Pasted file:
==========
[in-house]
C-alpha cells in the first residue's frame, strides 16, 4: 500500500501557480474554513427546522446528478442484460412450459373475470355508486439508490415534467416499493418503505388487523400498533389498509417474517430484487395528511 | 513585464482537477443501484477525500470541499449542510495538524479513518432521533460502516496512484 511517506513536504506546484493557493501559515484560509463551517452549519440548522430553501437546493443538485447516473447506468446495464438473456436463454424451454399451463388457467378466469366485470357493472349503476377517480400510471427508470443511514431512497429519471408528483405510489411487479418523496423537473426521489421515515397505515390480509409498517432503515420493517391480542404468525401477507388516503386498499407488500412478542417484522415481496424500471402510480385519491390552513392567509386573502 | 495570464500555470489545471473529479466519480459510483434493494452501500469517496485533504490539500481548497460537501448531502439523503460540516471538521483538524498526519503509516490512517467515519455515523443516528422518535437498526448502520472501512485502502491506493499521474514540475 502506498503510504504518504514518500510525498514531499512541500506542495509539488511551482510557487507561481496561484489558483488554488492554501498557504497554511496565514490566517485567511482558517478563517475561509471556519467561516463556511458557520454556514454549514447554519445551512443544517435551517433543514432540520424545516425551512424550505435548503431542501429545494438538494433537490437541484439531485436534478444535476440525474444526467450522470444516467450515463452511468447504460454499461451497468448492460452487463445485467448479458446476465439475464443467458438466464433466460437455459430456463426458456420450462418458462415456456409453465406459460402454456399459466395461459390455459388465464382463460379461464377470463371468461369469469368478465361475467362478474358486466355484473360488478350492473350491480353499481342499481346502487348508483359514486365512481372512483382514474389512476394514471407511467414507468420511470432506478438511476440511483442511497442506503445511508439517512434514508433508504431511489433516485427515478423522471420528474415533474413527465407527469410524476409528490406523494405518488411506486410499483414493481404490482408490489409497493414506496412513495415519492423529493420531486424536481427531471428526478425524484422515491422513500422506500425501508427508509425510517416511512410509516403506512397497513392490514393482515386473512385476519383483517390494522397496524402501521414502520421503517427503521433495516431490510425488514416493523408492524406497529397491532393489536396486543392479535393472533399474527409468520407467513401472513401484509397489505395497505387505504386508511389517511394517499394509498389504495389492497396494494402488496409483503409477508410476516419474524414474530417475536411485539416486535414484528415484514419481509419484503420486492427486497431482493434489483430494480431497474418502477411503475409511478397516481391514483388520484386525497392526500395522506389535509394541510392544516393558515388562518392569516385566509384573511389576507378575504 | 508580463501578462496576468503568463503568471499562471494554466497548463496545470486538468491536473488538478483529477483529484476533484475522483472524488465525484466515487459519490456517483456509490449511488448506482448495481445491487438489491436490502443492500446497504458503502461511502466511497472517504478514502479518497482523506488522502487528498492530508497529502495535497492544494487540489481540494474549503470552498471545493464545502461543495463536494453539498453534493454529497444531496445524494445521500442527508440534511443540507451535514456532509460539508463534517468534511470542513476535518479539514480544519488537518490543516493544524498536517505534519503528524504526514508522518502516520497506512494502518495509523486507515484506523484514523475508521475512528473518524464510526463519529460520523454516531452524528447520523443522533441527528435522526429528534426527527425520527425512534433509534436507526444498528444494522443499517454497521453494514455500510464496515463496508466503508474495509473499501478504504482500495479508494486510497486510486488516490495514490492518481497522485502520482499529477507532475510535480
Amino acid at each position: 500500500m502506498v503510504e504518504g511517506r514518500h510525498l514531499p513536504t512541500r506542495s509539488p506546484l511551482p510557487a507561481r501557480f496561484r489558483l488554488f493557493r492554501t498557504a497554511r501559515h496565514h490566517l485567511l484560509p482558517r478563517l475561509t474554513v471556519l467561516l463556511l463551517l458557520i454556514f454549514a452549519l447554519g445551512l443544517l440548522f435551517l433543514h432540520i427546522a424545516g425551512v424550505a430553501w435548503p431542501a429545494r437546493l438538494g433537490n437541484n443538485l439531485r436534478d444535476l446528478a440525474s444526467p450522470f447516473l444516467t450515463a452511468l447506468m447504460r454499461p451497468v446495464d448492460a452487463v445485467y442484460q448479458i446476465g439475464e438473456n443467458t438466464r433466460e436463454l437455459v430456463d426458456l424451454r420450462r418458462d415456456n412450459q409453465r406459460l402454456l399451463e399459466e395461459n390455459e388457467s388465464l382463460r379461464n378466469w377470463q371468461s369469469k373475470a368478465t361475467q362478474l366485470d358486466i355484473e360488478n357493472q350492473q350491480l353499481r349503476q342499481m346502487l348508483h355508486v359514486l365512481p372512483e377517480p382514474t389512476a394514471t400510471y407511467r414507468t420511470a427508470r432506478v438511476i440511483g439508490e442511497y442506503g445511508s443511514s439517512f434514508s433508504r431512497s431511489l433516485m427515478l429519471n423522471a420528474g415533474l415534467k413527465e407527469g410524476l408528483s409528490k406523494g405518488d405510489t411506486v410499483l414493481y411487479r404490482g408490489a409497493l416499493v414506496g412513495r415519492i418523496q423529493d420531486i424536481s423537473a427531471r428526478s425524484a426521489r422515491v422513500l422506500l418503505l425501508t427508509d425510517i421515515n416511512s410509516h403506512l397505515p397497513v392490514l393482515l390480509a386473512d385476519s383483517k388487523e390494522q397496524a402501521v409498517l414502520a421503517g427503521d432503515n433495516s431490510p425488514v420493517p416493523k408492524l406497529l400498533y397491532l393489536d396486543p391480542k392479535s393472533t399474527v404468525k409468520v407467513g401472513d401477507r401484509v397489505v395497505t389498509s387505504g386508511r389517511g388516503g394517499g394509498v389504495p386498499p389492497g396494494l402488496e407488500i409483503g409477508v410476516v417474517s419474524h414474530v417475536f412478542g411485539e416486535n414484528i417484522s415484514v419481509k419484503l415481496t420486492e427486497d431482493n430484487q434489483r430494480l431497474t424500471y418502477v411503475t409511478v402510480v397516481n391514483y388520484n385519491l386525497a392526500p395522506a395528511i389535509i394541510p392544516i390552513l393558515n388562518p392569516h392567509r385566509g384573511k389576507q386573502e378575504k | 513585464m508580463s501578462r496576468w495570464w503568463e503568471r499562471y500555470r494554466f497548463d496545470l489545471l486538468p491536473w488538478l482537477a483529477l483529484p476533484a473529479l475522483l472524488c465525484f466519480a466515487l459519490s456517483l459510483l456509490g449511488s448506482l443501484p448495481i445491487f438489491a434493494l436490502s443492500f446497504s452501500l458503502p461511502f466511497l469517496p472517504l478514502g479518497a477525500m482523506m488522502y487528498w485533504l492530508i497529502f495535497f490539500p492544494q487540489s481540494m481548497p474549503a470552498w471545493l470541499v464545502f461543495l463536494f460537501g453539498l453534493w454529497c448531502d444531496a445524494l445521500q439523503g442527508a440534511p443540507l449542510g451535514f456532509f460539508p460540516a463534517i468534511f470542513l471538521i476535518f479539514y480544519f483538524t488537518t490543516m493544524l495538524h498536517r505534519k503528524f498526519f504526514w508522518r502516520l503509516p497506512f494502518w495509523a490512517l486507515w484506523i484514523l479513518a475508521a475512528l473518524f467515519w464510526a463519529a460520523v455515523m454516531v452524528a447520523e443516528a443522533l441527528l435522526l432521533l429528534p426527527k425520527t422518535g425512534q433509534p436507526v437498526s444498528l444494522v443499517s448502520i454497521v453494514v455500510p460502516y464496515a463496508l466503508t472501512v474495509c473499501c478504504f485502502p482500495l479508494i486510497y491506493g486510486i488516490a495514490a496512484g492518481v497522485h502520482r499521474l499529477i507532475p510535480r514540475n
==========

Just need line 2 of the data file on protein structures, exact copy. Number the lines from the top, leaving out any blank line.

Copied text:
C-alpha cells in the first residue's frame, strides 16, 4: 500500500501557480474554513427546522446528478442484460412450459373475470355508486439508490415534467416499493418503505388487523400498533389498509417474517430484487395528511 | 513585464482537477443501484477525500470541499449542510495538524479513518432521533460502516496512484 511517506513536504506546484493557493501559515484560509463551517452549519440548522430553501437546493443538485447516473447506468446495464438473456436463454424451454399451463388457467378466469366485470357493472349503476377517480400510471427508470443511514431512497429519471408528483405510489411487479418523496423537473426521489421515515397505515390480509409498517432503515420493517391480542404468525401477507388516503386498499407488500412478542417484522415481496424500471402510480385519491390552513392567509386573502 | 495570464500555470489545471473529479466519480459510483434493494452501500469517496485533504490539500481548497460537501448531502439523503460540516471538521483538524498526519503509516490512517467515519455515523443516528422518535437498526448502520472501512485502502491506493499521474514540475 502506498503510504504518504514518500510525498514531499512541500506542495509539488511551482510557487507561481496561484489558483488554488492554501498557504497554511496565514490566517485567511482558517478563517475561509471556519467561516463556511458557520454556514454549514447554519445551512443544517435551517433543514432540520424545516425551512424550505435548503431542501429545494438538494433537490437541484439531485436534478444535476440525474444526467450522470444516467450515463452511468447504460454499461451497468448492460452487463445485467448479458446476465439475464443467458438466464433466460437455459430456463426458456420450462418458462415456456409453465406459460402454456399459466395461459390455459388465464382463460379461464377470463371468461369469469368478465361475467362478474358486466355484473360488478350492473350491480353499481342499481346502487348508483359514486365512481372512483382514474389512476394514471407511467414507468420511470432506478438511476440511483442511497442506503445511508439517512434514508433508504431511489433516485427515478423522471420528474415533474413527465407527469410524476409528490406523494405518488411506486410499483414493481404490482408490489409497493414506496412513495415519492423529493420531486424536481427531471428526478425524484422515491422513500422506500425501508427508509425510517416511512410509516403506512397497513392490514393482515386473512385476519383483517390494522397496524402501521414502520421503517427503521433495516431490510425488514416493523408492524406497529397491532393489536396486543392479535393472533399474527409468520407467513401472513401484509397489505395497505387505504386508511389517511394517499394509498389504495389492497396494494402488496409483503409477508410476516419474524414474530417475536411485539416486535414484528415484514419481509419484503420486492427486497431482493434489483430494480431497474418502477411503475409511478397516481391514483388520484386525497392526500395522506389535509394541510392544516393558515388562518392569516385566509384573511389576507378575504 | 508580463501578462496576468503568463503568471499562471494554466497548463496545470486538468491536473488538478483529477483529484476533484475522483472524488465525484466515487459519490456517483456509490449511488448506482448495481445491487438489491436490502443492500446497504458503502461511502466511497472517504478514502479518497482523506488522502487528498492530508497529502495535497492544494487540489481540494474549503470552498471545493464545502461543495463536494453539498453534493454529497444531496445524494445521500442527508440534511443540507451535514456532509460539508463534517468534511470542513476535518479539514480544519488537518490543516493544524498536517505534519503528524504526514508522518502516520497506512494502518495509523486507515484506523484514523475508521475512528473518524464510526463519529460520523454516531452524528447520523443522533441527528435522526429528534426527527425520527425512534433509534436507526444498528444494522443499517454497521453494514455500510464496515463496508466503508474495509473499501478504504482500495479508494486510497486510486488516490495514490492518481497522485502520482499529477507532475510535480